Cash boost for doctors

MORE than £1million ploughed into the county's Primary Care Trust could see the end of long waiting lists to see doctors and improve health services in the county.

By Jessica Nicholls

MORE than £1million ploughed into the county's Primary Care Trust could see the end of long waiting lists to see doctors and improve health services in the county.

But despite money being made available to employ 11 extra doctors in the county only four positions have actually been filled.

A national shortage of GPs has left the Suffolk's PCT struggling to fill the available posts but in the mean time are trying to cultivate partnerships with locum GP's to help with the shortage.

The new posts are part of a Primary Medical Services pilot scheme operating nationally which gives money to surgeries to tackle the problem of recruiting, help improve community services, get GP's and nurses working more closely as well as tackling health inequalities.

It is gradually being rolled out across the country and started in Ipswich at the beginning of October

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Ipswich PCT has just been awarded £1,156,610 as part of the new pilot and had planned on recruiting more salaried doctors, a step away from the traditional doctor who is a partner of the practice.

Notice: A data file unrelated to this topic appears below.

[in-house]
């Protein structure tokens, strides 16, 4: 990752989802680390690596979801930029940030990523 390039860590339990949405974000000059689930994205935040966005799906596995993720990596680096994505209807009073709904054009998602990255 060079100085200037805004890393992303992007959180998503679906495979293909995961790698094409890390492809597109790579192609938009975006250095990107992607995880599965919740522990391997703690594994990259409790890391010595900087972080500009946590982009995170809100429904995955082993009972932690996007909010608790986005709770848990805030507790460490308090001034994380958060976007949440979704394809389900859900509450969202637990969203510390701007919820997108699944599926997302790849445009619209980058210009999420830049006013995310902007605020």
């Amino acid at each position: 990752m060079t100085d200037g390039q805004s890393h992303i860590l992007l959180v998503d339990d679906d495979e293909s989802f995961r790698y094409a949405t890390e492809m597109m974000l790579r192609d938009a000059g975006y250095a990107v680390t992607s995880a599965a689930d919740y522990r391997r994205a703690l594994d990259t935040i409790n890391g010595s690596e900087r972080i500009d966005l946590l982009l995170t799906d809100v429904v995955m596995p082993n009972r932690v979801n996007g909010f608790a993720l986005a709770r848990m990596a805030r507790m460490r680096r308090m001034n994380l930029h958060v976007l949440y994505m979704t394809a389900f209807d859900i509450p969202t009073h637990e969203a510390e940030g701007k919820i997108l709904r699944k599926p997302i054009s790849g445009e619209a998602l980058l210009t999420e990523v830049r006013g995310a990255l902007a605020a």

Salaried doctors represent radical changes in the world of GP's. The role is far more flexible than that of the partners whose time is often taken up with paper work and being on call throughout the night.

The salaried doctors can lighten the load of the traditional doctor meaning more patients can be seen and more time can be given to their needs, as well as relieving stress on the doctors themselves.

Extra money means that 13 nurse practitioners can be taken on who are more qualified than practice nurses.

They can also lighten the load of doctors by talking to patients by telephone to see if the appointment they need is urgent and can also give them advice about which medication to use for things like warts or some childhood illnesses.

Vivia Bamford, director of primary care and corporate services, said that recruitment was still on going to get more doctors to join the scheme.

She said: "It [the scheme] is working reasonably well so far although it is early and people are just getting used to how it works.

"The patients would not see any effects straight away but it is much more about how it develops over the next three years.

"It is up to the practice how they use their budget – it changes the basis on how they use their funding as they receive a whole practice budget rather than individual bits of money for different things."

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